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Simulation, Design, and Discovery of Complex Materials

Project Details

Principal Investigator
Funding Source
Office of Basic Energy Sciences (BES)
Start Date
End Date
ERKCS91-Cooper FWP

The competition between energetically comparable phases determines whether a material can be synthesized and whether it will exhibit favorable properties under relevant operating conditions. While electronic structure theory and simulation offer exciting possibilities for accelerating the design of new materials, they often neglect phase transitions and competing secondary phases. The overarching goal of this project is to understand how defects, disorder, and long-range interactions affect functionality and stability across a material’s phase diagram. Addressing this challenge, we will examine three key specific aims involving (1) connecting phase stability to emergent material functionality in multicomponent, disordered compounds, (2) building insights into defect- and disorder-driven vibrational behaviors, and (3) harnessing van der Waals-driven couplings in multiferroic materials. We will focus on bulk, multicomponent ceramics, layered magnetic materials, and materials with unique magnetic and/or phonon couplings. Central to this effort, will be the development and application of first-principles-derived methodologies to create realistic, materials-specific, predictive models that link phase-stability and material imperfections to functionality. This combined effort will provide crucial insights into materials behavior, with direct relevance to ORNL experimental synthesis and characterization efforts. This project will allow us to develop physical and chemical rules to accelerate the materials design and discovery process.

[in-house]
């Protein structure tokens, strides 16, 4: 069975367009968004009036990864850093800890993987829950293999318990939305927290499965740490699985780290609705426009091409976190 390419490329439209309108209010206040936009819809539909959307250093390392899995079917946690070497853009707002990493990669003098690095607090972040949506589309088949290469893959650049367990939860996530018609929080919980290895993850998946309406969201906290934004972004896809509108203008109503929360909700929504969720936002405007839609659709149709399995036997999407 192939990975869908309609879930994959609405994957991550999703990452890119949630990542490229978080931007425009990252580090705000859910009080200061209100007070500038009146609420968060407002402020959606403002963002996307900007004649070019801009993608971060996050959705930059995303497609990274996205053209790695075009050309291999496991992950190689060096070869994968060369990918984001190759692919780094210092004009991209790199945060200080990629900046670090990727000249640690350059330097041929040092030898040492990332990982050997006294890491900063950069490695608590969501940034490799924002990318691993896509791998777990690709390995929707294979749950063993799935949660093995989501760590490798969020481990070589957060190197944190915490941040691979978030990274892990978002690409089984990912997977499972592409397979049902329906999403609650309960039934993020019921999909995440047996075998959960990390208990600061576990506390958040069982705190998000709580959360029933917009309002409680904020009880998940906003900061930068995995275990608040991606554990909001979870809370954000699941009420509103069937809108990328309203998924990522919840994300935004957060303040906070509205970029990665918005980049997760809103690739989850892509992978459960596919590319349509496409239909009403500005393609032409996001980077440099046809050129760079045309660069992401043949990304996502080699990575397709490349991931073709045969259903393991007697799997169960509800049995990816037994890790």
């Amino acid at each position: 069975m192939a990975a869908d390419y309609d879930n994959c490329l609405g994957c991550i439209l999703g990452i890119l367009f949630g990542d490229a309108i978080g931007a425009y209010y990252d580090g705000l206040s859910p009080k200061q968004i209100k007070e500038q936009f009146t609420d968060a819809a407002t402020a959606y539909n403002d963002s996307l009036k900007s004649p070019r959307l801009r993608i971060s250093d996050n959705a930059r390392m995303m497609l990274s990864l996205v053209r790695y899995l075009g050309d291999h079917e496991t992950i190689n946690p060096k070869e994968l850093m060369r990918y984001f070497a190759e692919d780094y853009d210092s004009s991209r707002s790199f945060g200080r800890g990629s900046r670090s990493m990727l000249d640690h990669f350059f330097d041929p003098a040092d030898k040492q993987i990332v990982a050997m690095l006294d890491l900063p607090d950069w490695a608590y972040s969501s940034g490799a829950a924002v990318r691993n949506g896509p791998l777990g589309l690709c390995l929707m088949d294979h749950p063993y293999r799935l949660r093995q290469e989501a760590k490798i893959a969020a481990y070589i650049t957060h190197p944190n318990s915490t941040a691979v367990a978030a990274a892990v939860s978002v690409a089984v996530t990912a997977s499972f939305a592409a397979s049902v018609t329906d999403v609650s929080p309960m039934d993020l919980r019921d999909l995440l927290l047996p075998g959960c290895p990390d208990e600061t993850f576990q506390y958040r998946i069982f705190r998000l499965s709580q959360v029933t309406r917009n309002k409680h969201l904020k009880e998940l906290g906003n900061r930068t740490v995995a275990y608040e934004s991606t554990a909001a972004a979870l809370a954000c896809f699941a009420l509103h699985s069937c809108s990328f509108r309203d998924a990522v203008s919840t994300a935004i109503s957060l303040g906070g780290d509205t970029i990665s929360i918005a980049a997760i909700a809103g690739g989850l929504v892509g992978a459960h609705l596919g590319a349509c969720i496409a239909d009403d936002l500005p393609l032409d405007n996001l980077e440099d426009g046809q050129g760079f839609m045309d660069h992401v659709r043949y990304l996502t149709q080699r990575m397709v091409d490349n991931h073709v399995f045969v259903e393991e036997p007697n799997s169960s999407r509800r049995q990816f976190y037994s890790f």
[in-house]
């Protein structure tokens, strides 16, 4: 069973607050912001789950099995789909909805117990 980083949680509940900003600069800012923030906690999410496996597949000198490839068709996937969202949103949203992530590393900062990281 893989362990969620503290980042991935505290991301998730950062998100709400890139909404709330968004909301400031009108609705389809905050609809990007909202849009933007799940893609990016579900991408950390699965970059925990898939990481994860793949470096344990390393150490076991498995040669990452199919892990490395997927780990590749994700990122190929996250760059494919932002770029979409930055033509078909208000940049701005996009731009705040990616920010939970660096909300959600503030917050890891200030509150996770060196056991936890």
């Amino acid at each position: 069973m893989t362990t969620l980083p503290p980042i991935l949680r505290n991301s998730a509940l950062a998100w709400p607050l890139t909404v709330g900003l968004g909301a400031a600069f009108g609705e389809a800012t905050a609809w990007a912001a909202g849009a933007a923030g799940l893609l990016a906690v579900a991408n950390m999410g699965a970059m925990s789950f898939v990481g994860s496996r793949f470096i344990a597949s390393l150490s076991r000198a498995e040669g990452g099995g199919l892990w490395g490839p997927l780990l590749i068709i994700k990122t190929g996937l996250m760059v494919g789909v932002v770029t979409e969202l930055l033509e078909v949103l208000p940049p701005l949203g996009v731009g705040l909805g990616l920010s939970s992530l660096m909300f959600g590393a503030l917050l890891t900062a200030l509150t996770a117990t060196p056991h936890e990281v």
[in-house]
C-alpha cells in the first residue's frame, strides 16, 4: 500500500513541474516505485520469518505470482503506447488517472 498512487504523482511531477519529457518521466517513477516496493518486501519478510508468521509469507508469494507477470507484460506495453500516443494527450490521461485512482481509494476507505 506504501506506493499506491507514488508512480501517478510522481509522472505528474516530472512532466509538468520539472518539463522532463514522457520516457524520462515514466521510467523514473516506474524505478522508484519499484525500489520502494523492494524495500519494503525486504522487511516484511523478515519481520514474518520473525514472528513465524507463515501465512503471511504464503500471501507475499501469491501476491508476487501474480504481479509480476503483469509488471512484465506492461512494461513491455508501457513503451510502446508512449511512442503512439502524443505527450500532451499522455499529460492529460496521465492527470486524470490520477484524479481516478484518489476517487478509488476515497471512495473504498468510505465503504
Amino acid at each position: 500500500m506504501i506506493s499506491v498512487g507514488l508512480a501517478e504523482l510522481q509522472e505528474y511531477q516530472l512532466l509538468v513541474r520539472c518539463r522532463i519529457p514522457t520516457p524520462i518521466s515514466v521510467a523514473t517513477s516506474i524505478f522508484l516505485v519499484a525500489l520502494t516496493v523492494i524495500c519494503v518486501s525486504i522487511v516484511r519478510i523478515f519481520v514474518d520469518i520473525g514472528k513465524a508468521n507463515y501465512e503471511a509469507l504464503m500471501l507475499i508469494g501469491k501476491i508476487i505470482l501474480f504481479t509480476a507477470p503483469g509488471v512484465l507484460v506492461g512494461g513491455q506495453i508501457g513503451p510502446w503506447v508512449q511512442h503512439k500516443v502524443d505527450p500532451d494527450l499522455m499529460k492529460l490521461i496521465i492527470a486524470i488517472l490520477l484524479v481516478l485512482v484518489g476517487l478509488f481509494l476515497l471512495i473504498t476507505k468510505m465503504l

Distinguished R&D Staff Member and Section Head, Materials Theory, Modeling and Simulation
Valentino R. Cooper